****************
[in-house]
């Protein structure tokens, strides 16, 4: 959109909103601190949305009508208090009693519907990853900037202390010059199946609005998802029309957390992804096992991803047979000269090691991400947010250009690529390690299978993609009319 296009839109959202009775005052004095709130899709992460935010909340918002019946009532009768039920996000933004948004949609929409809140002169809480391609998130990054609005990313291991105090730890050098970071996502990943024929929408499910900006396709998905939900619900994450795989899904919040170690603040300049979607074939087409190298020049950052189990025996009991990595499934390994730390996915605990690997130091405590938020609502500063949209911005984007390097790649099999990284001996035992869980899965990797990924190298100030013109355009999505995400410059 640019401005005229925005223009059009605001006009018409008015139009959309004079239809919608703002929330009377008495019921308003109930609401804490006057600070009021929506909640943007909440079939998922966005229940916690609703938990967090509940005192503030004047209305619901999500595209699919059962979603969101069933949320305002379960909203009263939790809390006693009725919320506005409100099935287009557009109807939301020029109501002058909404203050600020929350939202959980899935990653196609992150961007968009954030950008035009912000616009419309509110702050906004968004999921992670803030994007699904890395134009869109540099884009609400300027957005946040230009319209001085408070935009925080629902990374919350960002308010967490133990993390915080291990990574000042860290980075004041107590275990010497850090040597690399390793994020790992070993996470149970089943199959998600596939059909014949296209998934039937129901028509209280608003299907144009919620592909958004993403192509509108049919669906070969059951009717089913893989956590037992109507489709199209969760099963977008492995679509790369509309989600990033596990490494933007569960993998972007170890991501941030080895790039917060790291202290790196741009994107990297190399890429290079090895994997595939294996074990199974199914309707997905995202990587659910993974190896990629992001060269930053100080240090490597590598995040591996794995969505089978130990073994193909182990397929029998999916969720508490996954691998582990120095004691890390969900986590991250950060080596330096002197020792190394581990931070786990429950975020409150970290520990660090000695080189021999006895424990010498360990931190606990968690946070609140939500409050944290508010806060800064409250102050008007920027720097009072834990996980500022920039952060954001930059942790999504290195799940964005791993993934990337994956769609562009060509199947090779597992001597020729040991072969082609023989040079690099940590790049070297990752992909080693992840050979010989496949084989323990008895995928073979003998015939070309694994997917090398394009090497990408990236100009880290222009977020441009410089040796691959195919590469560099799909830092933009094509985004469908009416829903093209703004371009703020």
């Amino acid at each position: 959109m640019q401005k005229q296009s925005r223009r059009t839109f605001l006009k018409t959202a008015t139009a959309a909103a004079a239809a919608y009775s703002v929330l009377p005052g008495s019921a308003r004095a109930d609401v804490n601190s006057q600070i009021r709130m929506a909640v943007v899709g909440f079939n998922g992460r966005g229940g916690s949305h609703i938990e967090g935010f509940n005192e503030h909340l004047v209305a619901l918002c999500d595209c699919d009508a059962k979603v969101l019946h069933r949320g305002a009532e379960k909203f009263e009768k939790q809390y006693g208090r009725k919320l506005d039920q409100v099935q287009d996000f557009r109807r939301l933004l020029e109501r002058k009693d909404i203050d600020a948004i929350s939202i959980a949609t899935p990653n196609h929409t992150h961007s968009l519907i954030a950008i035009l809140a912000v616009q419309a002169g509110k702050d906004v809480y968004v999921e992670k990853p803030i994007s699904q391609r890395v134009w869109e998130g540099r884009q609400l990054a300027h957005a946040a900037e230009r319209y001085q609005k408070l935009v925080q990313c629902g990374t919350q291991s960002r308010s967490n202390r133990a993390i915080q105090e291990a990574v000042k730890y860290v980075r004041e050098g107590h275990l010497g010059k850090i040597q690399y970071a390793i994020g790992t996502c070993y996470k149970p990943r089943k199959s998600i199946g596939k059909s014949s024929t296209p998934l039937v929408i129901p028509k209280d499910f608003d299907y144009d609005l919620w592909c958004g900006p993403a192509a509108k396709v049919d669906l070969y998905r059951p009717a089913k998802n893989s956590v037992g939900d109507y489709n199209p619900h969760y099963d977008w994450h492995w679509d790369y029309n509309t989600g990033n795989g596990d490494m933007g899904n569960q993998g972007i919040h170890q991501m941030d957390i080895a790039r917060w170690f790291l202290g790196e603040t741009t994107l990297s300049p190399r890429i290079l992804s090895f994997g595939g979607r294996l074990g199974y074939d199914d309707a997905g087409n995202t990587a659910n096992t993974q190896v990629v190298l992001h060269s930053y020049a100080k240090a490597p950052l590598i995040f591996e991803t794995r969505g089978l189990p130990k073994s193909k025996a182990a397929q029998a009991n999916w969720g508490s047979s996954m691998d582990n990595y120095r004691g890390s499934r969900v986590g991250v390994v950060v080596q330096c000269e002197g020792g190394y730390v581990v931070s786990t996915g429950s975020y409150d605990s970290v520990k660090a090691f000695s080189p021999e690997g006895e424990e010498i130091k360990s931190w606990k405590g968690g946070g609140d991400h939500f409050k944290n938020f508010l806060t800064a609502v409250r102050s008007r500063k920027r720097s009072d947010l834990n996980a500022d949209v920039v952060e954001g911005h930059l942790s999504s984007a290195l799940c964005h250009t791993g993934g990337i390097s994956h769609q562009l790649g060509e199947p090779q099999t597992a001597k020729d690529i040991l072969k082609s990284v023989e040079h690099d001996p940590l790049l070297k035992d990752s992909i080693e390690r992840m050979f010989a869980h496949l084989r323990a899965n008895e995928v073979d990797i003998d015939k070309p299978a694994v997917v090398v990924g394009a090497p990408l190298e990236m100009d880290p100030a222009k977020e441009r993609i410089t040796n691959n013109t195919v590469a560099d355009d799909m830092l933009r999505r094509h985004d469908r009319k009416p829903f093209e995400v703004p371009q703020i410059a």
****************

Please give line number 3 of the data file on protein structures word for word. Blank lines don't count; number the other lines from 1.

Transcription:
């Amino acid at each position: 959109m640019q401005k005229q296009s925005r223009r059009t839109f605001l006009k018409t959202a008015t139009a959309a909103a004079a239809a919608y009775s703002v929330l009377p005052g008495s019921a308003r004095a109930d609401v804490n601190s006057q600070i009021r709130m929506a909640v943007v899709g909440f079939n998922g992460r966005g229940g916690s949305h609703i938990e967090g935010f509940n005192e503030h909340l004047v209305a619901l918002c999500d595209c699919d009508a059962k979603v969101l019946h069933r949320g305002a009532e379960k909203f009263e009768k939790q809390y006693g208090r009725k919320l506005d039920q409100v099935q287009d996000f557009r109807r939301l933004l020029e109501r002058k009693d909404i203050d600020a948004i929350s939202i959980a949609t899935p990653n196609h929409t992150h961007s968009l519907i954030a950008i035009l809140a912000v616009q419309a002169g509110k702050d906004v809480y968004v999921e992670k990853p803030i994007s699904q391609r890395v134009w869109e998130g540099r884009q609400l990054a300027h957005a946040a900037e230009r319209y001085q609005k408070l935009v925080q990313c629902g990374t919350q291991s960002r308010s967490n202390r133990a993390i915080q105090e291990a990574v000042k730890y860290v980075r004041e050098g107590h275990l010497g010059k850090i040597q690399y970071a390793i994020g790992t996502c070993y996470k149970p990943r089943k199959s998600i199946g596939k059909s014949s024929t296209p998934l039937v929408i129901p028509k209280d499910f608003d299907y144009d609005l919620w592909c958004g900006p993403a192509a509108k396709v049919d669906l070969y998905r059951p009717a089913k998802n893989s956590v037992g939900d109507y489709n199209p619900h969760y099963d977008w994450h492995w679509d790369y029309n509309t989600g990033n795989g596990d490494m933007g899904n569960q993998g972007i919040h170890q991501m941030d957390i080895a790039r917060w170690f790291l202290g790196e603040t741009t994107l990297s300049p190399r890429i290079l992804s090895f994997g595939g979607r294996l074990g199974y074939d199914d309707a997905g087409n995202t990587a659910n096992t993974q190896v990629v190298l992001h060269s930053y020049a100080k240090a490597p950052l590598i995040f591996e991803t794995r969505g089978l189990p130990k073994s193909k025996a182990a397929q029998a009991n999916w969720g508490s047979s996954m691998d582990n990595y120095r004691g890390s499934r969900v986590g991250v390994v950060v080596q330096c000269e002197g020792g190394y730390v581990v931070s786990t996915g429950s975020y409150d605990s970290v520990k660090a090691f000695s080189p021999e690997g006895e424990e010498i130091k360990s931190w606990k405590g968690g946070g609140d991400h939500f409050k944290n938020f508010l806060t800064a609502v409250r102050s008007r500063k920027r720097s009072d947010l834990n996980a500022d949209v920039v952060e954001g911005h930059l942790s999504s984007a290195l799940c964005h250009t791993g993934g990337i390097s994956h769609q562009l790649g060509e199947p090779q099999t597992a001597k020729d690529i040991l072969k082609s990284v023989e040079h690099d001996p940590l790049l070297k035992d990752s992909i080693e390690r992840m050979f010989a869980h496949l084989r323990a899965n008895e995928v073979d990797i003998d015939k070309p299978a694994v997917v090398v990924g394009a090497p990408l190298e990236m100009d880290p100030a222009k977020e441009r993609i410089t040796n691959n013109t195919v590469a560099d355009d799909m830092l933009r999505r094509h985004d469908r009319k009416p829903f093209e995400v703004p371009q703020i410059a």